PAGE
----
We made many changes, some more dramatic than others, but all we felt were necessary. We are fighting as hard as humanly possible because we love what we do and we love the South Loop. We believe independent businesses are what give a neighborhood its character, and we like to believe we are an important piece of that equation. We appreciate everyone's patience and understanding. We'll keep you posted.
Good luck to Panozzo's, we're rooting for you. The neighborhood would definitely lose some character (and good eats) without you.
South Loop riverfront development news involving the self proclaimed "Greatest Rapper of All Time" (via chicagorealestatedaily.com):
Two former business partners of the celebrity Jay-Z are gearing up for a $180 million project on a site along the east bank of the Chicago River, across from the old Main Post Office, betting the white-hot demand for downtown apartments will continue.
A venture that includes New York entrepreneurs Arnold “Alex” Bize and Naum Chernyavsky hopes to building two towers totaling at least 700 units on a 1.9-acre parcel along the river at Harrison Street, Mr. Chernyavsky said.
Ok, so doesn't really have much to do with Jay-Z besides an old business relationship, but it's good to hear there may be progress at this site. Judging by the rest of the article it sounds like there is still a ways to go for the project (zoning hurdles still need to be cleared).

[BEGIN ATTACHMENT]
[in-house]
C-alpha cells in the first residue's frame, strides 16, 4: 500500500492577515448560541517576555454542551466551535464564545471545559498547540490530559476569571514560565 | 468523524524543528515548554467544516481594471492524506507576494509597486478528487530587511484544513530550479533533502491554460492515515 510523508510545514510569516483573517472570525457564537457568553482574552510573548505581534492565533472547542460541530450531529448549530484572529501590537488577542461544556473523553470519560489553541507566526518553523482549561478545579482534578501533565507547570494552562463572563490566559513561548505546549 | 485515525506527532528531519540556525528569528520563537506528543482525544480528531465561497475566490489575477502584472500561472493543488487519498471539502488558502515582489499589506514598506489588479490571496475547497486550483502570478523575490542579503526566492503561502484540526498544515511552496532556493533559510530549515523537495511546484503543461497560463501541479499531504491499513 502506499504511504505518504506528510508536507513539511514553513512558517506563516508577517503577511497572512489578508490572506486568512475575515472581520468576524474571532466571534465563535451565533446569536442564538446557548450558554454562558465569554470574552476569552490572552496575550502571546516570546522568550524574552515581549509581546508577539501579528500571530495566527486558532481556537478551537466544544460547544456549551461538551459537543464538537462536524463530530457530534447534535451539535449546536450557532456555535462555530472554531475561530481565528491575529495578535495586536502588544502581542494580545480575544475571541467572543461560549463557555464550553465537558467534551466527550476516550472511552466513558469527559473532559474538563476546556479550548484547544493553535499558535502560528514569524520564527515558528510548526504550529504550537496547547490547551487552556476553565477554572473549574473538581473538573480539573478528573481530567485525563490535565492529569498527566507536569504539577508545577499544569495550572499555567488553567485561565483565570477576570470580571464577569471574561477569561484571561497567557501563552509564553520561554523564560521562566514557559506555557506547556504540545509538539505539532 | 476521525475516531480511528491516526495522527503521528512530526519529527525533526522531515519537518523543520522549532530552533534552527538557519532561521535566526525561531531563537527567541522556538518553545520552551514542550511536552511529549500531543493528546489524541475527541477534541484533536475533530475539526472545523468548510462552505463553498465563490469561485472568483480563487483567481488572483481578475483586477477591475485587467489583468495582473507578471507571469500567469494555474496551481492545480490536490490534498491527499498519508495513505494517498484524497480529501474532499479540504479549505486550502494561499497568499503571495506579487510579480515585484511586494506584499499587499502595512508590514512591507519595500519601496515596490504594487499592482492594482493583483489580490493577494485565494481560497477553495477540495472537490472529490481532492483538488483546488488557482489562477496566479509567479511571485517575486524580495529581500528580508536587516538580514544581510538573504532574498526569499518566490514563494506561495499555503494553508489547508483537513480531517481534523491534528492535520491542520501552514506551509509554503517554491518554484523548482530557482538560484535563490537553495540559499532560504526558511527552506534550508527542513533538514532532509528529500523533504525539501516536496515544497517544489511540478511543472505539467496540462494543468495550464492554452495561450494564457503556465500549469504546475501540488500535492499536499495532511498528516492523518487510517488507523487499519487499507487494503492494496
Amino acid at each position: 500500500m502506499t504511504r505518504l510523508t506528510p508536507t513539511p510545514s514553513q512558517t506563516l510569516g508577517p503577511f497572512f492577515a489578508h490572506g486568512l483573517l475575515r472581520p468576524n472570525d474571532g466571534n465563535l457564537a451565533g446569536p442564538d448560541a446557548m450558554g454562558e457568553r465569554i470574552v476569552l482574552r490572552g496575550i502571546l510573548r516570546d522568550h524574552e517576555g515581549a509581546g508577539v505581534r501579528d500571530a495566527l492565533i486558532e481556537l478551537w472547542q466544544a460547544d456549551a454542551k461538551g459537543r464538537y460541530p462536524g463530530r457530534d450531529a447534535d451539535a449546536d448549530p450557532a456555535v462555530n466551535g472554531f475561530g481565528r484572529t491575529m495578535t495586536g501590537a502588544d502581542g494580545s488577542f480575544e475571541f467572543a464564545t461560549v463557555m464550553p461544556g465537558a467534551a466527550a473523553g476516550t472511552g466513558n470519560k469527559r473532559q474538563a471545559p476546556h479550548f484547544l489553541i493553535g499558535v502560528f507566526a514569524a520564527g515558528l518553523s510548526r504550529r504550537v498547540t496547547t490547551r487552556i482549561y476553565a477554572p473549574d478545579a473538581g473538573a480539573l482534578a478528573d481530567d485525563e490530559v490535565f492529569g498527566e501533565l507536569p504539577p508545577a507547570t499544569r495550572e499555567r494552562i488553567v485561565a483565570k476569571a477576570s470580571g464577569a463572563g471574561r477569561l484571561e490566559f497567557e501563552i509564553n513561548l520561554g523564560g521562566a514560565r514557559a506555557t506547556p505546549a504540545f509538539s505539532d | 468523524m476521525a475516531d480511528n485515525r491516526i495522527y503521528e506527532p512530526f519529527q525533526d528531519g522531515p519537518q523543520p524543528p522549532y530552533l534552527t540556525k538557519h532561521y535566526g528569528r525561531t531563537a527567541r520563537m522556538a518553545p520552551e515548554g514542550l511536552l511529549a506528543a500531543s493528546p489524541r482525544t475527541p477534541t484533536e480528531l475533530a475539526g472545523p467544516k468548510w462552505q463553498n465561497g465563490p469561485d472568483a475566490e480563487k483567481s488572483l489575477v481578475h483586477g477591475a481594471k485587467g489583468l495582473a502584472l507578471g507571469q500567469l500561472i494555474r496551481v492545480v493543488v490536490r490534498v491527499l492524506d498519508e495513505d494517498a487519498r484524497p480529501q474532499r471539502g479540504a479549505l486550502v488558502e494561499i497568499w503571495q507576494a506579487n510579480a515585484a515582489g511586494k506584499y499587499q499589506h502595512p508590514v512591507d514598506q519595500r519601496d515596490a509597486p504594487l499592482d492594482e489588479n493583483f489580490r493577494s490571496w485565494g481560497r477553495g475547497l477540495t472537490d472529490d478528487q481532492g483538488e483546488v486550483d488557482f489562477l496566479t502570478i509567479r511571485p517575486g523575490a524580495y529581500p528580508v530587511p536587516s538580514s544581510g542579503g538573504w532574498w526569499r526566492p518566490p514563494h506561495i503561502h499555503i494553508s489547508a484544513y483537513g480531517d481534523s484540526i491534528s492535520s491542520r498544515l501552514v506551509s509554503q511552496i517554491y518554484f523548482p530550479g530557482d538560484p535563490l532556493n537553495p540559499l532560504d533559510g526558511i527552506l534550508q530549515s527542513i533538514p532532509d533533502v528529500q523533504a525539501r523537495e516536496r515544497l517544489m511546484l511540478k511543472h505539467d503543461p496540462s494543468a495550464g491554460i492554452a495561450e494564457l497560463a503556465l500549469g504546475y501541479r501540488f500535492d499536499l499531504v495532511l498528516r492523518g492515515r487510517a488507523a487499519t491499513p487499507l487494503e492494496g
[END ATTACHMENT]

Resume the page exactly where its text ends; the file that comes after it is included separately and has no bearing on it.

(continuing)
Designed by Perkins+Will, the seven-story contemporary building has an impressive presence, occupying an entire block along State Street in the South Loop. Our tour begins in the lobby, a dramatic space with three-story ceilings, soaring columns, and a wall of full-height glass outfitted with sleek metallic elements. Other highlights: the landscaped seventh-floor terrace, one of three outdoor spaces scattered throughout the building, and the bright, airy natatorium. The 276,000-square foot facility, designed to accommodate 1,200 students, boasts an impressive resume of amenities, including a fitness center, student dining area with full cooking kitchen, auditorium, art studios, green roof, theater, and an outdoor reading garden.
MAJOR EXPORTS: Painting, sculpture, writing, and cultural uplift. Even then, Chicagoans were distressed about not being as cool as New Yorkers. When Harriet Monroe, future editor of Poetry magazine, wrote an ode to the 1893 Columbian Exposition, it sold so few copies that she ended up using the surplus to fuel her bedroom stove. This setback made her and her confederates determined to improve literary and artistic culture in Chicago.
CHIEF HANGOUT: First the Auditorium Hotel, then the Fine Arts Building, after its conversion from a factory and showroom for Studebaker carriages into the 19th-century version of an arts incubator. The Little Room took its name from a short story by Madeline Wynne, one of its members, about a room that disappears and reappears in different locations. Its most successful and long-lasting incarnation was painter Ralph Clarkson's studio. In later years, it calcified into a formal social club, decidedly nonhipster.